• Personal Financial Model (PFM): Generalized tools with capabilities that not only help retirees and near-retirees but also people with young families that are still facing home ownership, college educations, and saving for retirement, as well as folks weighing the pros and cons of lifestyle changes.  They exhibit these characteristics:
    • saves the user’s data
    • models both marriage partners
    • allows the user to control inflation, ROR or portfolio mix, life expectancy, income and spending
    • allows profiling of income and spending during accumulation and distribution phases, including start ages for Social Security and uses cash flow (income minus expenses) to determine savings contributions and withdrawals during both accumulation and distribution phases
    • performs detailed tax calculations or allows the user to specify a nuanced tax rate
    • provides verifiable outputs (year-by-year tables of income, expenses and account balances as a minimum)
  • Advanced Personal Financial Model (APFM): PFMs with further refinement and extended features, including the following specific attributes:
    • performs detailed tax calculations
    • models taxable, tax-deferred and tax-free accounts separately
    • performs scenario analysis with more than one method (fixed rate, Monte Carlo and/or historical/aft-casting)
    • provides specialized modeling of things such as Social Security optimization, rollovers, loans, and financing of college educations, and/or features that make what-if assessment particularly easy

So, here’s the list of tools that I evaluated and elected to place into the unique category:

  • ESPlanner/Basic (ESP Basic): A free, web-based PFM that models moderately-detailed scenarios and computes optimum sustainable lifetime spending level based on the fixed rate analysis method.  Will save user data for a $40 annual fee.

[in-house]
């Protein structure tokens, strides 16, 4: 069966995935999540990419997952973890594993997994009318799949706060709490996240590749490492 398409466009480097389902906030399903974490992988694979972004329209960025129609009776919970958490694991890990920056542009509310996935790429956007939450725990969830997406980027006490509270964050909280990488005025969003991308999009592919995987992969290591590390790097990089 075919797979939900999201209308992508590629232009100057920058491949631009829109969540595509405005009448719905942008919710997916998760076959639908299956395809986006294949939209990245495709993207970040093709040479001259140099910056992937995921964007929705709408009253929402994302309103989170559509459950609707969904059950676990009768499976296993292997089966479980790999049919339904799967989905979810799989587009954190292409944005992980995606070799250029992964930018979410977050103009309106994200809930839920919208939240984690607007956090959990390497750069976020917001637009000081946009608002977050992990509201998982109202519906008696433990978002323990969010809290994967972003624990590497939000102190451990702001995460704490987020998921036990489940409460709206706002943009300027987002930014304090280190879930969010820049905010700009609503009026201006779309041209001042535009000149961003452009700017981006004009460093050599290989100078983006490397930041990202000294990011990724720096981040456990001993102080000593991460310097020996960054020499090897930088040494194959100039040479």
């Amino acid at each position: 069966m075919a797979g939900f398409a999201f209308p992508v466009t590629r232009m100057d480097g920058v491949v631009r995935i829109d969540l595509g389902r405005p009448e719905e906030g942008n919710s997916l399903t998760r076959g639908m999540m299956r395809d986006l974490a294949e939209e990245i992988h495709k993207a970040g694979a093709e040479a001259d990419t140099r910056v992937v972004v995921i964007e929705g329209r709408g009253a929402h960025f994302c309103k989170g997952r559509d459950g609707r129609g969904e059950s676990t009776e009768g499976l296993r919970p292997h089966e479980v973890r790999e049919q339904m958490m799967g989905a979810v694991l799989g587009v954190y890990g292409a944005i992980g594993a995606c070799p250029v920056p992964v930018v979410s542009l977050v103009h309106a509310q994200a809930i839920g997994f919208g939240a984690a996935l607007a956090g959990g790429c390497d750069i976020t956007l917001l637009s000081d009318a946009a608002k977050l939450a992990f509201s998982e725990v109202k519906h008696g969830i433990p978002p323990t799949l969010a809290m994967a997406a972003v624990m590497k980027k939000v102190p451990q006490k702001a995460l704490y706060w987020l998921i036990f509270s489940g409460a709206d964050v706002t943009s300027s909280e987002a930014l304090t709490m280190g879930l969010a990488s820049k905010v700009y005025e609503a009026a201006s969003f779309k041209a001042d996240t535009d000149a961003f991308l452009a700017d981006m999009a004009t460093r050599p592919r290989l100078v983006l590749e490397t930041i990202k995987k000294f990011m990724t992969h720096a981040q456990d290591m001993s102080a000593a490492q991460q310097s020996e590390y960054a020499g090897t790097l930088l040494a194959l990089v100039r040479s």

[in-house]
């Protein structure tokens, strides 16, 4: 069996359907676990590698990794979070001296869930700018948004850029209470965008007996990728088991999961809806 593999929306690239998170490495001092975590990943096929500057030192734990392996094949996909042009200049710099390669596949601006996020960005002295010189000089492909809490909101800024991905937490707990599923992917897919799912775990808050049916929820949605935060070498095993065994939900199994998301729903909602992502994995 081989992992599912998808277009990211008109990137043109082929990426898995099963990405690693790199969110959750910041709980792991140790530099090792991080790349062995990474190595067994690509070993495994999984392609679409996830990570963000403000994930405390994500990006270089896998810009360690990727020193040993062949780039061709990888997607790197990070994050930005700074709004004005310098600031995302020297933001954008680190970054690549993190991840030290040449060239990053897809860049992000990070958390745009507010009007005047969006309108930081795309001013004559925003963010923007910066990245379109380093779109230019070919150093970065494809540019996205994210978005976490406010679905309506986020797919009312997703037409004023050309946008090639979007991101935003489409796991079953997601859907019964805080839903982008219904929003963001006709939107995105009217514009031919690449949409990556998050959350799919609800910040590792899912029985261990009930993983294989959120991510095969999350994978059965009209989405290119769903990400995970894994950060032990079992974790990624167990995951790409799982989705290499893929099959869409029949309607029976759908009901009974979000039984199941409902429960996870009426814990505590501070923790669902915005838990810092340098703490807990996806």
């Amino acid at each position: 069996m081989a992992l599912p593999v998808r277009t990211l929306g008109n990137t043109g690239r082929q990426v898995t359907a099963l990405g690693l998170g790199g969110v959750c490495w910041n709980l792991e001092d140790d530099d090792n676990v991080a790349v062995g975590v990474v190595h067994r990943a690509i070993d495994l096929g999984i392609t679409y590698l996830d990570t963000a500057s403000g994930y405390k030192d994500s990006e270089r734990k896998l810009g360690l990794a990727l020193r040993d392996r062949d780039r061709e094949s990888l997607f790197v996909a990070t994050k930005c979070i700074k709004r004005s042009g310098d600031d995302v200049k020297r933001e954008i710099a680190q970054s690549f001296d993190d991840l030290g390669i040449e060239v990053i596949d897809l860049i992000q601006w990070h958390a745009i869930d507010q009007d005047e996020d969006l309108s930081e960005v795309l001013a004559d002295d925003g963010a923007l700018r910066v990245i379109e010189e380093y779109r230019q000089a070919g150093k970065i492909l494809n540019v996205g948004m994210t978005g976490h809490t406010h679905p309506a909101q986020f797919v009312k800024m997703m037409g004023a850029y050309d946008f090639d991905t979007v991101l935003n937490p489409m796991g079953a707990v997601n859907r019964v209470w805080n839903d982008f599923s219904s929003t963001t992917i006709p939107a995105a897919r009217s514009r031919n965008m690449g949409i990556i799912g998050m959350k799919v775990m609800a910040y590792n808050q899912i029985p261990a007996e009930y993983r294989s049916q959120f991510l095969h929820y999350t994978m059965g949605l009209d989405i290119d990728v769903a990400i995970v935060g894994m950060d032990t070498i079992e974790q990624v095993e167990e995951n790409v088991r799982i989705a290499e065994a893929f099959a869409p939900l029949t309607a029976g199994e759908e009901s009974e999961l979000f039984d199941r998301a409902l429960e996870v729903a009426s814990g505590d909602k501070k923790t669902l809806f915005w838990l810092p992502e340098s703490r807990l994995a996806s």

• ESPlanner/ESPlanner-Plus (ESP): A downloadable APFM that sells for $149 and models detailed scenarios with extended support for modeling mortgages, college educations and Social Security benefits, and that computes your optimum sustainable lifetime spending level based on the fixed rate analysis method while also making life insurance recommendations; Monte Carlo analysis, upside investing and Social Security optimization features are available for an additional charge.
  • OnTrajectory (OT): A free/low cost ($30/year), web-based PFM that models detailed scenarios and tracks the user’s progress against the plan, illustrates long term projection variations based on the progress inputs and allows users to establish goals and monitor progress toward those goals.  The difference between the free and paid version is the granularity with which income and expense profiles can be defined.
  • Flexible Retirement Planner (FRP): A free, web-based and/or downloadable PFM that models detailed scenarios, including direct input of rates of return or characterization of the user’s investing style (such as aggressive, balanced, conservative, etc.).  Presents an in-depth analysis of Monte Carlo simulation results.
  • MarketWatch/SmartMoney Retirement Planner (MarketWatch): A free, web-based RC-FR with a particularly slick-looking user interface that models simple scenarios (cannot model Test Case 3).
  • Ultimate Retirement Calculator (URC): A free, web-based and very straight-forward RC-FR that models simple scenarios (cannot model Test Case 3); tabular inputs and outputs are easy to understand/use and easy to change to quickly evaluate alternate plans; the webpage associated with URC contains an excellent narrative on the practical use of retirement calculators.